Today, Women’s Aid, the national organisation supporting women and their children experiencing domestic violence, responds to the appearance of Lois West and Laura Gilligan from the An Garda Síochana Analysis Unit in front of the Joint Oireachtas Committee on Justice and Equality.
Margaret Martin, Director of Women’s Aid says:
“We are deeply concerned to hear the issues raised today by members of the Garda Analysis Unit at the joint Oireachtas Committee Justice and Equality. First of all, we would like to thank both Laura Galligan and Lois West for bringing to light the issues they have uncovered during the review of homicide cases and for their initiative and perseverance over what sounds like a very difficult and challenging 15 months. There is huge value in the work that they are doing.”
Ms Martin continues:
“The review of homicide cases are a direct result of the findings of the Women’s Aid Femicide Watch and a joint initiative by Women’s Aid and the National Women’s Council of Ireland to raise this issue with then Tanáiste Frances Fitzgerald, T.D in September 2016. At that time we requested a thorough investigation by An Garda Síochána into domestic homicides over a specified time period which was badly needed. We hoped that any such review would bring a greater understanding of the patterns of this type of crime and the potential to identify risks and early intervention.”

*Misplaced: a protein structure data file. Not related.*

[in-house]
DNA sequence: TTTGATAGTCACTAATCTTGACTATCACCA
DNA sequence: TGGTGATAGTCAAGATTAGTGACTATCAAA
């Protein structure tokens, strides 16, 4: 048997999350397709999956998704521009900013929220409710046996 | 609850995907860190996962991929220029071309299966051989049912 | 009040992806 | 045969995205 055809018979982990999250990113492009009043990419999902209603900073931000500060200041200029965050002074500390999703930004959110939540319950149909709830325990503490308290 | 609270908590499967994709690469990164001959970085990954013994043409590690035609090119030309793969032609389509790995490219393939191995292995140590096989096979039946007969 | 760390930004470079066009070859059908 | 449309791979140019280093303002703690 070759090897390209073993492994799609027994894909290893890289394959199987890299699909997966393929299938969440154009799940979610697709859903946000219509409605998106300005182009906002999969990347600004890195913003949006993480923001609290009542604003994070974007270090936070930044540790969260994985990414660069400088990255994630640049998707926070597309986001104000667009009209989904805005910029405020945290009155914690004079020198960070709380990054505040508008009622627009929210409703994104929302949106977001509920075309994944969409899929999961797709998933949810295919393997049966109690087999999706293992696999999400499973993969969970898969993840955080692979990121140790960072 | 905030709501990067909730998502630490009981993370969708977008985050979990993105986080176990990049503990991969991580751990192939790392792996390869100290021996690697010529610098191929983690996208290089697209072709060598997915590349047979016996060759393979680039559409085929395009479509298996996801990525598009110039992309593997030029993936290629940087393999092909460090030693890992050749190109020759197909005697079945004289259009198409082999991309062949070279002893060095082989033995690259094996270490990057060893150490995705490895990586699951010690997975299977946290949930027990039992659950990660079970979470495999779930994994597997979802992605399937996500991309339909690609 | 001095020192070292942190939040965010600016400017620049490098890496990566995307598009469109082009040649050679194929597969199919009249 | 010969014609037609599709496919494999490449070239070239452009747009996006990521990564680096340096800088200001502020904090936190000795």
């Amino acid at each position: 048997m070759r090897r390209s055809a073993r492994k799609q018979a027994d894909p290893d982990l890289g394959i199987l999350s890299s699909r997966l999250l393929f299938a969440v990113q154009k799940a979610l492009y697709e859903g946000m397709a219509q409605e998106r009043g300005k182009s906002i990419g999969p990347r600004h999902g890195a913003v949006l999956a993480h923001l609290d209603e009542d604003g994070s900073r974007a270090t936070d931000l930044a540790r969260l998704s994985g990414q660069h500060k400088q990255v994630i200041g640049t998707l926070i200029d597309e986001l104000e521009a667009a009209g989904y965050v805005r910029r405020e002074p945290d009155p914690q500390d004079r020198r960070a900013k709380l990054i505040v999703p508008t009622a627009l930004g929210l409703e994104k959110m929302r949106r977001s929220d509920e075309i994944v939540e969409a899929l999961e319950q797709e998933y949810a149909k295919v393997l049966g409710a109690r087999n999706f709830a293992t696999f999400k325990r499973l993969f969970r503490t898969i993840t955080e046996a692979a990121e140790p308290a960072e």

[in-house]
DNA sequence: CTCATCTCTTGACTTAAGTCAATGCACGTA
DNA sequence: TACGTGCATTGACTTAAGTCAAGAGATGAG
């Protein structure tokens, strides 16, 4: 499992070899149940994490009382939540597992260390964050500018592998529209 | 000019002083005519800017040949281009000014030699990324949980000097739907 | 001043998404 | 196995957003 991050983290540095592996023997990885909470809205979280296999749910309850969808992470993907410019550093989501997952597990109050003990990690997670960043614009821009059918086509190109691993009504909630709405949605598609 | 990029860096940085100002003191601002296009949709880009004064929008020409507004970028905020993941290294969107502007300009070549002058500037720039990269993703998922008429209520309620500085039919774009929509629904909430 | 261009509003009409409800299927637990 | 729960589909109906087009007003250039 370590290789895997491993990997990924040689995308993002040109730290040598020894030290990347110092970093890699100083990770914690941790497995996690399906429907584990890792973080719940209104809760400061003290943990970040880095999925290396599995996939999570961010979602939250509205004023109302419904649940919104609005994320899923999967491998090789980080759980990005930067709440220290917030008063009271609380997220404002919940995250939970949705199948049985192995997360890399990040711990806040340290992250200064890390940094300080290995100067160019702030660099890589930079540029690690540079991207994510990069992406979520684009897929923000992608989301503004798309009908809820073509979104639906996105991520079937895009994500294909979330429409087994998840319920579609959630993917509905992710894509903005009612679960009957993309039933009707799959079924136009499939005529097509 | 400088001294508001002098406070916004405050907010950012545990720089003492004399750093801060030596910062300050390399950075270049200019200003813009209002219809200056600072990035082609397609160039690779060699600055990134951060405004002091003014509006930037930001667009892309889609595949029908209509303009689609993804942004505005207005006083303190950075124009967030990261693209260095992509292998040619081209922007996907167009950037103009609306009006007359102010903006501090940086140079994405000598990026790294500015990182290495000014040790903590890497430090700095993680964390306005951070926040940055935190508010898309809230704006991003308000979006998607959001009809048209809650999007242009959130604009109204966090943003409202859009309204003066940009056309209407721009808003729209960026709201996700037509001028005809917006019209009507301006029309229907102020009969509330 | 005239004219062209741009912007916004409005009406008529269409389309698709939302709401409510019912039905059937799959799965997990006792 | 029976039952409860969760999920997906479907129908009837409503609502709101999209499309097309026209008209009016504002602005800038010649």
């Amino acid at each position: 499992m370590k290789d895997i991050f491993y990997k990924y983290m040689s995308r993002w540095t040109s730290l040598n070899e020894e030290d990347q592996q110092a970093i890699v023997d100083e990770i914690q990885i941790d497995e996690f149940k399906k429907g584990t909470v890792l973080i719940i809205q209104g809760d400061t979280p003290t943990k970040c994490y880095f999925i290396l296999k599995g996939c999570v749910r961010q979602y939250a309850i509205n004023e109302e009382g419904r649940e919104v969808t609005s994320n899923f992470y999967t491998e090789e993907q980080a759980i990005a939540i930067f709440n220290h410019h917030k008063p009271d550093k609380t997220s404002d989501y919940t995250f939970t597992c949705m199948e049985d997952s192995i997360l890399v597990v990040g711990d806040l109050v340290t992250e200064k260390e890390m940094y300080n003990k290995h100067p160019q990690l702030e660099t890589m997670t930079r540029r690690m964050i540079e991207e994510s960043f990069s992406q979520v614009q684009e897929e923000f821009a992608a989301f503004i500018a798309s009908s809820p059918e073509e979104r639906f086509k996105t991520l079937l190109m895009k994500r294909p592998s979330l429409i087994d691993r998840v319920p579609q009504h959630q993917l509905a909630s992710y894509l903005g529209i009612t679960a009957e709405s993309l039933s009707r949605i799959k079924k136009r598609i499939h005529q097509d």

Women’s Aid is concerned that this process which was announced in November 2016 has taken so long and believe that delays are preventing the development of a best practice response in relation to domestic violence including risk assessment and risk management.
Ms Martin explains:
“We know through our work supporting women on the 24hr National Freephone Helpline and our face to face services, that the repeat and escalating nature of domestic violence poses a particular risk to the physical and mental well-being of women and children and without well informed and systematic practice that there is an absence of effective protection for victims of this crime.”
Ms Martin adds:
“Ms West and Ms Galligan understand this issue and we agree with them when they say that the better data and systems that support better analysis of domestic homicide and domestic violence will lead to An Garda Síochana allocating resources where they are most needed which will help the responding Garda on the ground do their jobs.”
In the Second Strategy on Gender Based, Domestic and Sexual Violence launched in January 2016, there was a government commitment to roll out Divisional Protective Services Unit as a way to provide a high standard response to victims of domestic violence, carry out good risk assessment and management, identify victims who are at high risk and perpetrators of abuse. To date, this has only happened in three locations. This needs to be extended as promised as a matter of urgency.
Ms Martin concludes:
“What we have heard today is very troubling. The women we support are often aware that their abuser has started a new relationship and are concerned about the safety of other women. They know the risk. They know the fear but feel helpless. Domestic Violence perpetrators are dangerous and they rarely stop. We need to see the organisations tasked with protecting victims of domestic violence and preventing future victims take this issue as seriously and as urgently as it deserves.”
Women’s Aid 24hr National Freephone Helpline 1800 341 900 www.WomensAid.ie
For more information please contact Christina Sherlock on 0879192457 or email firstname.lastname@example.org.
Notes for editors and producers:
Key statistics from the Women’s Aid Femicide Report 2017 (November 2017):